True. But the problem is, we don't know how our data will be used. Already in the United States, insurance companies draw on information on people's lifestyles to calibrate premiums. Everyone knows that social media is scanned before deciding whether or not to hire a person or to give them an offer from a prestigious university. Then there remains the issue that some people have something to hide: activists, researchers, people seeking political asylum. Even if you do not feel in danger on an individual level, it is not right not to think about the collectivity.
There are many discussions on this issue in the Covid era. What do you think about tracking for public health reasons?
I believe that many believe it is the right approach and I think so too, because I am not against technology, quite the contrary. Tracking would be right but with the guarantee of being able to finish it once the emergency is over. It is a problem of trust because to date few companies – institutional or private – would give up precious data.
You are not against technology. So what do you propose?
I wish there was equality before technology. I would like everyone to have access to this kind of knowledge, so that they can then decide with conscience. That's why I created a program years ago that allows anyone to do coding which is still widely used today. Understanding the problems - even through emotions, as I do with my works - leads to action and, I hope, to a collective movement that stops the development of technology where it is needed. Home Automation can give us so much and we discovered it during lockdowns: company, entertainment, contact with others. I don't believe in a dystopian future but in building a different relationship with machines: more conscious and informed. We still have time to stop.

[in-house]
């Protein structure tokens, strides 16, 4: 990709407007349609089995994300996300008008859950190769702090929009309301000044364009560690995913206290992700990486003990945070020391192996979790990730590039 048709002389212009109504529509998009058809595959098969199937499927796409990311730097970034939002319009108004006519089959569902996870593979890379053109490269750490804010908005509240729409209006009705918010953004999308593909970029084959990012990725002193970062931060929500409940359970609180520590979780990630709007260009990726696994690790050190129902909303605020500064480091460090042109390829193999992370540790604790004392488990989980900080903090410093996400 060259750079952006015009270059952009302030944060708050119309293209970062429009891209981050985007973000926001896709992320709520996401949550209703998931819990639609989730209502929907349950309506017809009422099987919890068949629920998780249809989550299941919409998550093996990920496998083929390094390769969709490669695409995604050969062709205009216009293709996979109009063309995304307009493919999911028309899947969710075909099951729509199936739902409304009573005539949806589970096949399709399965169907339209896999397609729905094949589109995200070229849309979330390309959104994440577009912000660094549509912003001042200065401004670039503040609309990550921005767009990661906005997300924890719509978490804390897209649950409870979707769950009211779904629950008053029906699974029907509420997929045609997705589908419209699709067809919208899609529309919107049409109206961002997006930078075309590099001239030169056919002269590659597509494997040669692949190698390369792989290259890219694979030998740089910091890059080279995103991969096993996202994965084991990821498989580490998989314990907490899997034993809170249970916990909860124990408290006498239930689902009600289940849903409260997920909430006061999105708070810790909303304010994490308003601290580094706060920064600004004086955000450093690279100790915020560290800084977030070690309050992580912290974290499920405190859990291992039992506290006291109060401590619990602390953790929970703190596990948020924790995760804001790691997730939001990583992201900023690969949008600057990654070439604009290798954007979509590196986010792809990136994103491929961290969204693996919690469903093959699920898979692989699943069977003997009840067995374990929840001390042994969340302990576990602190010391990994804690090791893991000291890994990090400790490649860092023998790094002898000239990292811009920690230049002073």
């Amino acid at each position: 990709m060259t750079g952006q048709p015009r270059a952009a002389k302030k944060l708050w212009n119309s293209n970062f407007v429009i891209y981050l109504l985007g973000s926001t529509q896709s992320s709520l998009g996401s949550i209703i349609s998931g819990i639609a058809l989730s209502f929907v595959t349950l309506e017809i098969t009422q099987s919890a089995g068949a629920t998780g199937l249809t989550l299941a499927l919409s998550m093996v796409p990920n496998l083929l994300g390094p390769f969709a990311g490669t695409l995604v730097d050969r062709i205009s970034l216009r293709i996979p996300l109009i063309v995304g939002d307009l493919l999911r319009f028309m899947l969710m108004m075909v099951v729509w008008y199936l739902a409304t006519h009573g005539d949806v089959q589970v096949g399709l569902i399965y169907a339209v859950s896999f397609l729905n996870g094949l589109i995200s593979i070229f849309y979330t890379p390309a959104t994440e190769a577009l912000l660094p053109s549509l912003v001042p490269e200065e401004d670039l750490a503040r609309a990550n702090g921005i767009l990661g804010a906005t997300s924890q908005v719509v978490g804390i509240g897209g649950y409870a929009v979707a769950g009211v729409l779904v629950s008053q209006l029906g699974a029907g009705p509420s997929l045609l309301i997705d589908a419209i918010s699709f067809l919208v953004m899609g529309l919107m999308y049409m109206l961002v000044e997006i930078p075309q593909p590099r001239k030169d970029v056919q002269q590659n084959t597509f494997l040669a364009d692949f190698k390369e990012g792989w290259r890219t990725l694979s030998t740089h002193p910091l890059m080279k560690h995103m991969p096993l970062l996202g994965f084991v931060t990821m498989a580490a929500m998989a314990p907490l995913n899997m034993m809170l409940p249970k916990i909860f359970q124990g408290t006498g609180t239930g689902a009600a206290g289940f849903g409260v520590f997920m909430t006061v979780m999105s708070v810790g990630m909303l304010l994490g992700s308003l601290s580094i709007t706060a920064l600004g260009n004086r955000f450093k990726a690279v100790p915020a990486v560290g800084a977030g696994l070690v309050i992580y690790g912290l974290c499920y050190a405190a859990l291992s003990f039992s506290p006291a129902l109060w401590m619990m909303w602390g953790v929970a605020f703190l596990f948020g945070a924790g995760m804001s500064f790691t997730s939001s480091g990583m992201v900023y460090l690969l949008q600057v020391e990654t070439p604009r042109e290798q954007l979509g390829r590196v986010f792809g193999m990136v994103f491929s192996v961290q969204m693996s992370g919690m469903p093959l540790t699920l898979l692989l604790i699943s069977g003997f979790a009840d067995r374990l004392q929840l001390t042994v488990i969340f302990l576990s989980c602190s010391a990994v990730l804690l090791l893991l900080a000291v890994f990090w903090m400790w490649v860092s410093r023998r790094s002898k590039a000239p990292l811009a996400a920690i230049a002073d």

If I were a big tech company I would come to artists like you and finance their work. If that happened what would you do?
Each case is different. It would depend on the freedom of expression that the offer of help implies. The tech companies supported the artists now it seems to me that more luxury companies do it. Perhaps they think that flooding the world with gadgets is enough to help civilization develop. But is not so.